Before and during dredging, in-stream water quality monitoring will be conducted to assess potential impacts from the dredging. The water quality monitoring will consist of real-time turbidity data and daily total suspended solids (TSS) sampling.
Turbidity is a measurement of water clarity, and is measured by quantifying the amount of light reflected by suspended and colloidal particles. TSS sampling measures the amount of particles which are suspended in the water column, suspended solids typically include silt and clay particles, plankton, algae, fine organic debris, or other particulate matter. Suspended solids are more likely to carry toxic chemicals, and can also negatively affect aquatic organisms, water temperature, and dissolved oxygen levels. TSS measurements will be correlated to turbidity data, such that dredging operator can adjust operations in real-time with turbidity levels.
Turbidity is a natural occurrence in all water bodies and, in addition to dredging, elevated readings can be caused by:
- Boat Traffic
- Storm Events
- Urban runoff
- Sewer Discharges
- Bottom feeders (such as carp) stirring up bottom sediments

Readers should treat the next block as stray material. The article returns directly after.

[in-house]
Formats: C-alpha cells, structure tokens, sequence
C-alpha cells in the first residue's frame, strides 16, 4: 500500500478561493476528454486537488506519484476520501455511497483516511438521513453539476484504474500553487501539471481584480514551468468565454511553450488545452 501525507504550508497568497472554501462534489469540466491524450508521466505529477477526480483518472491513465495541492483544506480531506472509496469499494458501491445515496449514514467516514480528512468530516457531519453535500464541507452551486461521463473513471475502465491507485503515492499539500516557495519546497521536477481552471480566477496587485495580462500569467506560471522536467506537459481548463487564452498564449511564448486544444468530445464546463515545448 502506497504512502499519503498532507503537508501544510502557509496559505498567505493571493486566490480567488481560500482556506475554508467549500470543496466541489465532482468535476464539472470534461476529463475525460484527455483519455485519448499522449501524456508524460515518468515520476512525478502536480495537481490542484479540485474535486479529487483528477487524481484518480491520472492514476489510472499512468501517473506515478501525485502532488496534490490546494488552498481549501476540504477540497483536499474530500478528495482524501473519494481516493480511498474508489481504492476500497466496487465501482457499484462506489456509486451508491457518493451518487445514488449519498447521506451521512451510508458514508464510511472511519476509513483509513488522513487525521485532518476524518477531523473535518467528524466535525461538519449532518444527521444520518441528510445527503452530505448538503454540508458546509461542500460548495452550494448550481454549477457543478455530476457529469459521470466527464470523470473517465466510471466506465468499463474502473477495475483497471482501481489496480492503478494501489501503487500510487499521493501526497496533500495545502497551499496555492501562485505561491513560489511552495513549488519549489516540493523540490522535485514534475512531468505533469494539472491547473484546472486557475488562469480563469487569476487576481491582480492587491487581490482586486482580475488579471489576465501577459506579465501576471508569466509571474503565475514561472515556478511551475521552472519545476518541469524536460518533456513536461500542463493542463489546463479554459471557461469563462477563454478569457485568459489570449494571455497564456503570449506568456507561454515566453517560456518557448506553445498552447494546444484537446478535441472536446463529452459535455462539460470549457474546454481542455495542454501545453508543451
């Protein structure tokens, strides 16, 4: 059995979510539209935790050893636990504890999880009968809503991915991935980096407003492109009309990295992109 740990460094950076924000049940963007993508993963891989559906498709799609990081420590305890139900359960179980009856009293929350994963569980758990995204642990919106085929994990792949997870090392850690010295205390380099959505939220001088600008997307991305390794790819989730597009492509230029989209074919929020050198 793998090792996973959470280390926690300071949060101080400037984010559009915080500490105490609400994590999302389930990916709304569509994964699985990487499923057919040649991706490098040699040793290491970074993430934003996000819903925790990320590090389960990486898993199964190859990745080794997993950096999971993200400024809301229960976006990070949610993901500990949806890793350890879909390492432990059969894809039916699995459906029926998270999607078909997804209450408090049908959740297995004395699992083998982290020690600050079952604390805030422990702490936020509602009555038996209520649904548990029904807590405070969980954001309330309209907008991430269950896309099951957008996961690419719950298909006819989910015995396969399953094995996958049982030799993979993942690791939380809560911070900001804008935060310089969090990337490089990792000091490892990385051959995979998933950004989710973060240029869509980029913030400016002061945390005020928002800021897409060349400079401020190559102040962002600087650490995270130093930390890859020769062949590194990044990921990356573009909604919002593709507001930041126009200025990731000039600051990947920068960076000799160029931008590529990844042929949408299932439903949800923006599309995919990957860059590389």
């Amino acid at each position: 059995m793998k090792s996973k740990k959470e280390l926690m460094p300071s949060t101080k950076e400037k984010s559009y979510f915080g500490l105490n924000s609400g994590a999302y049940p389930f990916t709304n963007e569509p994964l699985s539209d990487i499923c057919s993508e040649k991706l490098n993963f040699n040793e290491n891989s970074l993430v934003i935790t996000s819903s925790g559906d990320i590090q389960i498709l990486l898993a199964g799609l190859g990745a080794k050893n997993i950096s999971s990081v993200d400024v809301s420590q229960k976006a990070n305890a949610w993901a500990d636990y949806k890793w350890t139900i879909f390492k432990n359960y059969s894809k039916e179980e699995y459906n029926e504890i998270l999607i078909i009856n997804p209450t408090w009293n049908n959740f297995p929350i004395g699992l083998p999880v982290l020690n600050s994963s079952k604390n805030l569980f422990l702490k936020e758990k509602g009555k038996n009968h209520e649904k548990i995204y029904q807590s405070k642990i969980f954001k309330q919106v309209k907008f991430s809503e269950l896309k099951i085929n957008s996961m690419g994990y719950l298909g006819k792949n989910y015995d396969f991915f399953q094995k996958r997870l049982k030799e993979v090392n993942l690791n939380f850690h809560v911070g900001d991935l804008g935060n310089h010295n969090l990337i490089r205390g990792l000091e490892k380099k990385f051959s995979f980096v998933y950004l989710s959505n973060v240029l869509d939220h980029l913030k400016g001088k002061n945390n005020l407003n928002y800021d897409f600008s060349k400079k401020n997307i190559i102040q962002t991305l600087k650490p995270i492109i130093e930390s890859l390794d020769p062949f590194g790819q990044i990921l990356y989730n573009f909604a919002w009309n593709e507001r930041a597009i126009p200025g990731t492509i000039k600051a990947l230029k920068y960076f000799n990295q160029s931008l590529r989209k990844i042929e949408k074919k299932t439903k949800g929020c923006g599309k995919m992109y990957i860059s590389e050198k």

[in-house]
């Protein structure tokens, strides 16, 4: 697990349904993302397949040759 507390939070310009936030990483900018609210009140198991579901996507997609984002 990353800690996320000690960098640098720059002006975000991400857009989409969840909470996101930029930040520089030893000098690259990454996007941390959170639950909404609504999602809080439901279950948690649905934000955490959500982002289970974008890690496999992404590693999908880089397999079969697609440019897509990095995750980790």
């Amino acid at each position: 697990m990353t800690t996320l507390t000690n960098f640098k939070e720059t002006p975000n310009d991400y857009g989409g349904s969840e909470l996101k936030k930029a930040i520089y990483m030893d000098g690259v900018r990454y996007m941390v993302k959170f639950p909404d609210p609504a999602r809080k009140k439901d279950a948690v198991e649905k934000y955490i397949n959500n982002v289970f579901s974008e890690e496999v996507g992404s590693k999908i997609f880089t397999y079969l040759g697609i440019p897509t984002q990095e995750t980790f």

- Excessive algal growth
The dredging contractor will measure turbidity both upstream and downstream of the dredging operation. The difference between these two points will be utilized to determine the impacts of the dredging operation on turbidity in an effort to discount natural (background) turbidity. If the difference between upstream and downstream readings is greater than 50 NTU, the dredging contractor is required to take immediate responses. These responses may include:
- Ensuring that all equipment is functioning properly
- Slowing dredging operations
- Pausing dredging until turbidity has been reduced
- Or installing turbidity curtains around the dredging area (required after three-consecutive days with impacts >50 NTU).